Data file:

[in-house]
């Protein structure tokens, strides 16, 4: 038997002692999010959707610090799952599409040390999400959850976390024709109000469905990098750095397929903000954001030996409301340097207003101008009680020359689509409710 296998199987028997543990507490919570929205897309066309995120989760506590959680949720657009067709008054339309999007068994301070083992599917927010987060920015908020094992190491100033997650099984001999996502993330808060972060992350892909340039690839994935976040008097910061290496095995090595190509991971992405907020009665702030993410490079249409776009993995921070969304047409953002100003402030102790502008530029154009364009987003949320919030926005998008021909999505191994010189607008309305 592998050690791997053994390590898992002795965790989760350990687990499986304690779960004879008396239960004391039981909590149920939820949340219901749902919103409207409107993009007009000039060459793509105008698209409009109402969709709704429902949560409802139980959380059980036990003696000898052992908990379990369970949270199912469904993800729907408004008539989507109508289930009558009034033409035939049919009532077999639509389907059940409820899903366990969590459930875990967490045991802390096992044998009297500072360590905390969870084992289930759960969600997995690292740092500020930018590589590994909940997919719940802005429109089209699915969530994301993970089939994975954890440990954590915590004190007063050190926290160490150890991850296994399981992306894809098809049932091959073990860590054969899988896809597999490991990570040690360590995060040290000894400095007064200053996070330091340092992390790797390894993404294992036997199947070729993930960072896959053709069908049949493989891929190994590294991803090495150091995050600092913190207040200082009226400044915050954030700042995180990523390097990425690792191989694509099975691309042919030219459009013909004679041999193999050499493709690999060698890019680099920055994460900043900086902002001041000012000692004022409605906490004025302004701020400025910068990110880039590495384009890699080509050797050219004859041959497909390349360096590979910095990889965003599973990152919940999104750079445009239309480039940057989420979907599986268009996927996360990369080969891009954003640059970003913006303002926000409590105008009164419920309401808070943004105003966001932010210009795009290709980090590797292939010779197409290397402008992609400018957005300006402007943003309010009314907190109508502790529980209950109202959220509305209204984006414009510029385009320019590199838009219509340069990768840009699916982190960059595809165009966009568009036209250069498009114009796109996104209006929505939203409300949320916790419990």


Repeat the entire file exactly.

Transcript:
[in-house]
């Protein structure tokens, strides 16, 4: 038997002692999010959707610090799952599409040390999400959850976390024709109000469905990098750095397929903000954001030996409301340097207003101008009680020359689509409710 296998199987028997543990507490919570929205897309066309995120989760506590959680949720657009067709008054339309999007068994301070083992599917927010987060920015908020094992190491100033997650099984001999996502993330808060972060992350892909340039690839994935976040008097910061290496095995090595190509991971992405907020009665702030993410490079249409776009993995921070969304047409953002100003402030102790502008530029154009364009987003949320919030926005998008021909999505191994010189607008309305 592998050690791997053994390590898992002795965790989760350990687990499986304690779960004879008396239960004391039981909590149920939820949340219901749902919103409207409107993009007009000039060459793509105008698209409009109402969709709704429902949560409802139980959380059980036990003696000898052992908990379990369970949270199912469904993800729907408004008539989507109508289930009558009034033409035939049919009532077999639509389907059940409820899903366990969590459930875990967490045991802390096992044998009297500072360590905390969870084992289930759960969600997995690292740092500020930018590589590994909940997919719940802005429109089209699915969530994301993970089939994975954890440990954590915590004190007063050190926290160490150890991850296994399981992306894809098809049932091959073990860590054969899988896809597999490991990570040690360590995060040290000894400095007064200053996070330091340092992390790797390894993404294992036997199947070729993930960072896959053709069908049949493989891929190994590294991803090495150091995050600092913190207040200082009226400044915050954030700042995180990523390097990425690792191989694509099975691309042919030219459009013909004679041999193999050499493709690999060698890019680099920055994460900043900086902002001041000012000692004022409605906490004025302004701020400025910068990110880039590495384009890699080509050797050219004859041959497909390349360096590979910095990889965003599973990152919940999104750079445009239309480039940057989420979907599986268009996927996360990369080969891009954003640059970003913006303002926000409590105008009164419920309401808070943004105003966001932010210009795009290709980090590797292939010779197409290397402008992609400018957005300006402007943003309010009314907190109508502790529980209950109202959220509305209204984006414009510029385009320019590199838009219509340069990768840009699916982190960059595809165009966009568009036209250069498009114009796109996104209006929505939203409300949320916790419990």